NB: I received a gratis copy of this book, but that has not affected the content of my review. This is a fact which you will quickly believe once you read the review. Thanks for my free copy, publishers!!!!
I’ve been trying to write this review for a little while now, just staring at the blank screen, but I’m on some drugs right now that are making me diiiizzy*, so I apologize in advance if this review doesn’t come out as coherent as I’m thinking it is.
*Yesterday while waiting for the results of a CT scan which I was sure would show that I had cancer all up in me everywhere and I was about five minutes from death’s door, I read a large chunk of this book. I’m sure that helped with the paranoid atmosphere Jo was going for here. (P.S. I do not have cancer. They just gave me antibiotics and told me to stop thinking I had cancer all the time.)
Well, it was nothing like the wait between Harry Potter books four and five (which was only three years, but felt like three billion), the wait in between Career of Evil and its terrible cliffhanger, and this book, also felt very, very long (no more cliffhangers, Jo!!!). While some might argue that is because they are the exact same period of time, some might be wrong. The wait between Harry Potter books also must factor in things like the agony of being alive without the next Harry Potter book in your hand, which is at least a factor of 1.578977. Now keep in mind I know absolutely almost nothing about mathematics anymore, but I’m pretty sure all of this makes perfect sense. Also, another thing to keep in mind is that time lasts FOREVER when you are between the ages of ten and eighteen, which adds more math to the equation, at least another 0.2777777, because people reading the Strike books are adults, and time for us goes much quicker, like what the fuck are all these fucking grey hairs on my head you fucking sons of benches.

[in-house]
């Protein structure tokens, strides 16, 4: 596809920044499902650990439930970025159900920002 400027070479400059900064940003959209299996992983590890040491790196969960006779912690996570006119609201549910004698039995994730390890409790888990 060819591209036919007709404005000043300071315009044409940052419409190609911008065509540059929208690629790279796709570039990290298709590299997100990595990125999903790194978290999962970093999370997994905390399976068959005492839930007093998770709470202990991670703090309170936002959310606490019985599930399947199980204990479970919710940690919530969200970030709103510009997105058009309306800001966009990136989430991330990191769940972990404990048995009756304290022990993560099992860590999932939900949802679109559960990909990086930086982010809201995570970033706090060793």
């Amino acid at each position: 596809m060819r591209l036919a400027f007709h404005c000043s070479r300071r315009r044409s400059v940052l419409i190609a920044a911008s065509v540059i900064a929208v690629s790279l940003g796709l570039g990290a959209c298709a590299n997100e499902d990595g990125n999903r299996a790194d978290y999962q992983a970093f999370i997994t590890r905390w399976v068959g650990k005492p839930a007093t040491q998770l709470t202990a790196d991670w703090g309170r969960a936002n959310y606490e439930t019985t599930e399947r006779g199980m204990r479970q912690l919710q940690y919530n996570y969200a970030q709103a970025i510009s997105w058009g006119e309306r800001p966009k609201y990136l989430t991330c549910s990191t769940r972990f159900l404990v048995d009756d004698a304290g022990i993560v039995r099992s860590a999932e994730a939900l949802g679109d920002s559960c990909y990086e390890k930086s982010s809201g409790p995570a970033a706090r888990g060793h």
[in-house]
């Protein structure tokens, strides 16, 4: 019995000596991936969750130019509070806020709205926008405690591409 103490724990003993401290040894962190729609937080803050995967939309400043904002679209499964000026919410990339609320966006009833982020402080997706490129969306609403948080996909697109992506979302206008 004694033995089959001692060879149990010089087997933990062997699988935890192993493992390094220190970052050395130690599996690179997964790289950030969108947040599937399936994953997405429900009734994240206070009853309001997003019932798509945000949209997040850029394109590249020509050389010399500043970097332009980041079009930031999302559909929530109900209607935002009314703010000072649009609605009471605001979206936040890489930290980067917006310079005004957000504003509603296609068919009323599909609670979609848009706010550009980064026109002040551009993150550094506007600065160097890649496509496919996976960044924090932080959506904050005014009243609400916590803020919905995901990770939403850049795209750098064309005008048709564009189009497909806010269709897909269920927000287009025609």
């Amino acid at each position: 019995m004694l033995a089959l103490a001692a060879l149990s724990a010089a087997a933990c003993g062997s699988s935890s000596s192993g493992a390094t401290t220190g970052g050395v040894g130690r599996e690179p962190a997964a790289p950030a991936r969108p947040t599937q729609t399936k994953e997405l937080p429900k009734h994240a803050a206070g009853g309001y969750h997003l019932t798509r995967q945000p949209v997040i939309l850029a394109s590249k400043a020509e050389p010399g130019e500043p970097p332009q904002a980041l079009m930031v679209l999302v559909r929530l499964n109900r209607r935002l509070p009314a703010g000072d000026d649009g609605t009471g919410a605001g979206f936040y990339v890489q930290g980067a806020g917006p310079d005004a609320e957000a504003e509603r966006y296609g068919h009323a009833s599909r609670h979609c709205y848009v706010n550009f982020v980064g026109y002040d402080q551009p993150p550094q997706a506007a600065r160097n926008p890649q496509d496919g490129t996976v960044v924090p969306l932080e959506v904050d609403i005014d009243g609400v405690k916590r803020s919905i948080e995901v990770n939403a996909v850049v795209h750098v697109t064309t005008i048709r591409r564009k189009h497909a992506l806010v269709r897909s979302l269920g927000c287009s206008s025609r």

So that’s how three years is actually three billion years in one instance, and in another (this one), is only maybe about five years, comparatively.
OKAY BUT THE BOOK. Which I really liked! It’s not my favorite of the series, because I overall found the mystery the least engaging of the four, and found that I didn’t care one way or another about what was happening with it, but what was happening with Robin and Strike more than made up for it. The prologue thoughtfully clears up the whole cliffhanger wedding incident from last book, and sets the stage for the rest of the book, which takes place one year later. I wasn’t happy with a lot of the decisions Robin was making RE: Matthew, but they all made sense 100% in context. She needed time emotionally to disentangle herself from him, and get some perspective. (In case you are wondering, spoilers, Matthew remains THE WORST. In fact, he’s the worst with mold growing on top, and the mold is growing feelers and starting to develop sentience. I despise him.)
I could probably talk about the mystery some more (Jo takes on the political sphere this time); or how there are multiple dysfunctional pairs of people peppered throughout, commenting on each other; or about all the new secondary characters, all of whom I loved (Barclay and Vanessa, basically); or about how the book successfully pulls off one of my least favorite tropes SPOILERS the two main characters having a misunderstanding and not clearing it up, causing most of the tension END SPOILERS, but as previously discussed, I am loopy and wish now to be done with this review.
I fully plan on revisiting the audio for my eventual re-read, so perhaps my thoughts at that time will be more useful and coherent.